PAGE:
Her connections to people such as Walter Berry, President of the American Chamber of Commerce in Paris, enabled her to travel to various sectors of the front and her writing captured the sights, sounds and horrors of war with passion and clarity.

Wharton describes the streets of Paris when war is declared then the look of Paris six months later under martial law:

FEBRUARY dusk on the Seine. The boats are plying again, but they stop at nightfall, and the river is inky-smooth, with the same long weed-like reflections as in August. Only the reflections are fewer and paler; bright lights are muffled everywhere. The line of the quays is scarcely discernible, and the heights of the Trocadéro are lost in the blur of night, which presently effaces even the firm tower-tops of Notre-Dame. Down the damp pavements only a few street lamps throw their watery zigzags. The shops are shut, and the windows above them thickly curtained. The faces of the houses are all blind.

In the Argonne she sees hard working soldiers and ruined villages, nurses tending the wounded and a view of fighting from a village rooftop:

The cannon were booming without a pause, and seemingly so near that it was bewildering to look out across empty fields at a hillside that seemed like any other. But luckily somebody had a field-glass, and with its help a little corner of the battle of Vauquois was suddenly brought close to us–the rush of French infantry up the slopes, the feathery drift of French gun-smoke lower down, and, high up, on the wooded crest along the sky, the red lightnings and white puffs of the German artillery. Rap, rap, rap, went the answering guns, as the troops swept up and disappeared into the fire-tongued wood; and we stood there dumbfounded at the accident of having stumbled on this visible episode of the great subterranean struggle.

Wharton is inspired by the faces of ordinary French citizens and soldiers, their determination and dedication:

In each of these earthly warrens (ingeniously wattled, roofed and iron-sheeted) stand two or three artillery officers with keen quiet faces, directing by telephone the fire of batteries nestling somewhere in the woods four or five miles away. Interesting as the place was, the men who lived there interested me far more. They obviously belonged to different classes, and had received a different social education; but their mental and moral fraternity was complete. They were all fairly young, and their faces had the look that war has given to French faces: a look of sharpened intelligence, strengthened will and sobered judgment, as if every faculty, trebly vivified, were so bent on the one end that personal problems had been pushed back to the vanishing point of the great perspective.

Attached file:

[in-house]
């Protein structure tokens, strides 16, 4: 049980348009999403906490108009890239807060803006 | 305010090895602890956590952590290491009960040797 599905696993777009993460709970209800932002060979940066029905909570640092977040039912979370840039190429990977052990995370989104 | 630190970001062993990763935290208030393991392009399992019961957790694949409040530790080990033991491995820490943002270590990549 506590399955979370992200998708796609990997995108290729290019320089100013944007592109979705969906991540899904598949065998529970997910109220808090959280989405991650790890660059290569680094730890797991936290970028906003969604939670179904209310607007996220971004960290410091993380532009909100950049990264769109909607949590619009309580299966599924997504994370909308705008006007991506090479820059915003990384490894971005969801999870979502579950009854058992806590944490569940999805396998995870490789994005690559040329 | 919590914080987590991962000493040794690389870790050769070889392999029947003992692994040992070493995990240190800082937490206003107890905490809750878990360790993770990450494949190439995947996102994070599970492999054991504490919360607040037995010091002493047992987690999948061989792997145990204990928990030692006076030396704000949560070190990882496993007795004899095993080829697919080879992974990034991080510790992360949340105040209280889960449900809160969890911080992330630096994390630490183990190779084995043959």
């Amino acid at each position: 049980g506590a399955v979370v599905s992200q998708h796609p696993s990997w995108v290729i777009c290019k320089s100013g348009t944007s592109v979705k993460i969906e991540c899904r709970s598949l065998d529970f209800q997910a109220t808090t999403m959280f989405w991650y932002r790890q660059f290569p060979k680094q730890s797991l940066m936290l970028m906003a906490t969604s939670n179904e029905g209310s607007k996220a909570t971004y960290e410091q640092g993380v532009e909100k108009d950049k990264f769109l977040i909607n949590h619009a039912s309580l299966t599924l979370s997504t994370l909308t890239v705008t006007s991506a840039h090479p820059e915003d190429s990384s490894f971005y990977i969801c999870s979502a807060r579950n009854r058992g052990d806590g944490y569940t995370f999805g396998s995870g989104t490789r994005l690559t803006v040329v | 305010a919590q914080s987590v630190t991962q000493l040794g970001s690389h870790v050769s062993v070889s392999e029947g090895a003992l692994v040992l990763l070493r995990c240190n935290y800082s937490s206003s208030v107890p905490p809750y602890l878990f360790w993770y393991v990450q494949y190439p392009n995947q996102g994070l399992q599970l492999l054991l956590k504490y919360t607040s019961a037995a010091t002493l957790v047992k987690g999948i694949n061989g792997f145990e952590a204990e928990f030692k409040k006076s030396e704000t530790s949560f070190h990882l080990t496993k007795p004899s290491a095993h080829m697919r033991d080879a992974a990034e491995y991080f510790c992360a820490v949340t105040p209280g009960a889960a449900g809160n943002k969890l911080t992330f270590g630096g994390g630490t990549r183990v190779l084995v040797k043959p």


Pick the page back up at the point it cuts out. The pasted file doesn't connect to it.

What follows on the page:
In spring 1915, it’s the movement of war’s men and materiel that catches her eye:

Standing up in the car and looking back, we watched the river of war wind toward us. Cavalry, artillery, lancers, infantry, sappers and miners, trench-diggers, road-makers, stretcher-bearers, they swept on as smoothly as if in holiday order. Through the dust, the sun picked out the flash of lances and the gloss of chargers’ flanks, flushed rows and rows of determined faces, found the least touch of gold on faded uniforms, silvered the sad grey of mitrailleuses and munition waggons. Close as the men were, they seemed allegorically splendid: as if, under the arch of the sunset, we had been watching the whole French army ride straight into glory.

My copy of Fighting France is full of notes and underlined sections and I could cite many more examples. Wharton’s tireless efforts on behalf of French and Belgian citizens affected by the war earned her the title Chevalier of the Legion of Honor. She remained in France for the rest of her life.

Wharton brings all aspects of war – large and small, human and inhumane, soldier and citizen – to life. Find time to read Fighting France, you won’t be disappointed.